No, what I found so disappointing is yet another example of our culture’s insistence on sexualizing everything. We now assume that all relationships are sexual or about to be sexual or longing to be sexual or about to disintegrate because the people in them long for them to be sexual. Dating relationship that are not sexual are not legitimate dating relationships at some point. You’re not fully who you are if you are not having sex with someone.

This ability to sex everywhere is damaging to many people. Middle schoolers are hurt by it. Young girls are sexualized far too early. But the realm of friendship is one of the most disastrously affected areas of modern life. And I’d like to argue that particularly male friendship has most tragically been affected by this. The sexual connotation to everything has made more and more men uncomfortable with the idea of intimacy with another man. Because we assume that all intimacy is sexual intimacy.

This is a very serious mistake. Not all love is erotic love waiting to happen. Platonic love between two men used to be a cherished and praised ideal, but now we look back in history and every close male friendship now becomes code for “secretly gay.” It’s like we cannot believe, culturally, that men can be intimate friends with each other without being in an illicit relationship. And I think men become afraid of this judgment from others or have been so crippled by the assumptions and expectations that go along with this.

Men need friends. Men need deep friendships. Men need intimacy, platonic intimacy, with other men. And should heterosexual men be more confident in their sexuality so that they shouldn’t be afraid of what other people are thinking about their friendships? Sure. Of course. But we also need to stop doing this from the other side of the equation. We have to stop assuming that every relationship has a sexual element to it.

Sex is glorious. Wonderful. Truly. I’m a married man and I’m not ashamed of talking about sex. It’s not dirty or cheap or secret. There’s nothing embarrassing about sex. But sex is not all there is. I can tell you that I need friendship. My wife is my best friend. She knows me best. She lives with me. She talks with me the most. Of course she’s my best friend.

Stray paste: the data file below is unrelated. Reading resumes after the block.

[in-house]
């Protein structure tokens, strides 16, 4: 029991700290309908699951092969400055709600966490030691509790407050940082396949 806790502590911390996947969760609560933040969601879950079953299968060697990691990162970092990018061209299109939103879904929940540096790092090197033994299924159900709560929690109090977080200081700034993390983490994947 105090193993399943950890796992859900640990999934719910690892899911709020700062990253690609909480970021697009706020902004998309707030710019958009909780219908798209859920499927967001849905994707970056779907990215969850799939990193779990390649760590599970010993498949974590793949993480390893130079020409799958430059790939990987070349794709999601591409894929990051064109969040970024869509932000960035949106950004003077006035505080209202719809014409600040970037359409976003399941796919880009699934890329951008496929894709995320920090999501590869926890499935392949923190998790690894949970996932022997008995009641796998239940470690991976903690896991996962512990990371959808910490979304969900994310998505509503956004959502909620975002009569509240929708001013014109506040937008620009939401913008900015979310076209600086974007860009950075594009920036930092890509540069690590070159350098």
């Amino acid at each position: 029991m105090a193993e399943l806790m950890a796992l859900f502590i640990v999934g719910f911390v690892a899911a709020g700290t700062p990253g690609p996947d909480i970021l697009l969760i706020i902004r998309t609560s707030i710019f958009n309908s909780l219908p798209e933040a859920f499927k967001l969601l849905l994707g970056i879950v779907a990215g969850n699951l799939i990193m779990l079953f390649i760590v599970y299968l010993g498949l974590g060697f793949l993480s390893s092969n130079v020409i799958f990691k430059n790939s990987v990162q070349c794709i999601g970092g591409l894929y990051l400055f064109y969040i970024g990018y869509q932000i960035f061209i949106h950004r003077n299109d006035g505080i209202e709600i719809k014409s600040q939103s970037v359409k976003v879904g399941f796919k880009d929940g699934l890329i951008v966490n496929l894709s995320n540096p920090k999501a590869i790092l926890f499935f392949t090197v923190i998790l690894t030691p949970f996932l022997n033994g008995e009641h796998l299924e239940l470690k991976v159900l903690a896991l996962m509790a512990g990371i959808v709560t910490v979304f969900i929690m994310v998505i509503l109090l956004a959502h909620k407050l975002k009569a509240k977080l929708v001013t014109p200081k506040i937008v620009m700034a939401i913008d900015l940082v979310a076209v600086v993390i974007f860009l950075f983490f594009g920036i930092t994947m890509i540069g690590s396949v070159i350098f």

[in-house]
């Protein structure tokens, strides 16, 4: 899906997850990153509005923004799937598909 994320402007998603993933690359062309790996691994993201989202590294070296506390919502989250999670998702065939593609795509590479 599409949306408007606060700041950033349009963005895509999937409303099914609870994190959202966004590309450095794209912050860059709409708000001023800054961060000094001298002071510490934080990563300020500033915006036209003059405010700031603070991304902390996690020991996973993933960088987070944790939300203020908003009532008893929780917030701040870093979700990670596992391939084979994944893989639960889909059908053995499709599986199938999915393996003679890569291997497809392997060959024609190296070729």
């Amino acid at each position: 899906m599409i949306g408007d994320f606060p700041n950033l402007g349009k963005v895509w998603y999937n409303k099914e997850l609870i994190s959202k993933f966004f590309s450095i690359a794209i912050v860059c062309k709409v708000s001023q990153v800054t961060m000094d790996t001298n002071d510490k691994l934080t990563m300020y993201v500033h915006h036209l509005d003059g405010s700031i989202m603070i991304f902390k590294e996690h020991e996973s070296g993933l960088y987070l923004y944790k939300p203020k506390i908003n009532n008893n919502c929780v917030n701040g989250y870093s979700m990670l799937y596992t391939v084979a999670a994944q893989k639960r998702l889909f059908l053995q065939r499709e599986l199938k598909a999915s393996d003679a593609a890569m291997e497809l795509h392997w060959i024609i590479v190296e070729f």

But I need male friendship. I have known so many men that would acknowledge, openly, that they don’t really have good friends. Many times in my life, that would be me. And we shrug this off and figure that it’s normal. But it’s not normal. For centuries, male friendship was praiseworthy and sought after. Now? We laugh at stupid bro-movies, guys being idiots together, or we whisper about whether those guys are gay. Go and Google “David and Jonathan.” I would bet that the first few pages of results would have more articles about how this was a homosexual relationship in the Old Testament (which is nonsense for a number of reasons) than about how this is a model for sacrificial love for a friend.

I was disappointed by A Little Life not because of the capabilities of the author. I was disappointed because it went down the same path I thought this book was departing from. Friendship is a wonderful gift from God. We need to celebrate it and seek it out. We need real, intimate, honest, deep friendships to be a priority in our lives, both male and female. I find it increasingly common that those kinds of friendship are celebrated between two women or even between a man and a woman. But that kind of friendship between men is a treasure. We should treat it as such.

Men need friends. We need more stories about real male friendship. And we need more living examples of that truth. I know that I hope to leave my son a legacy of valuing friendship with other men. I hope that that portion of his life is rich and full. I hope I can, somehow, show him the way.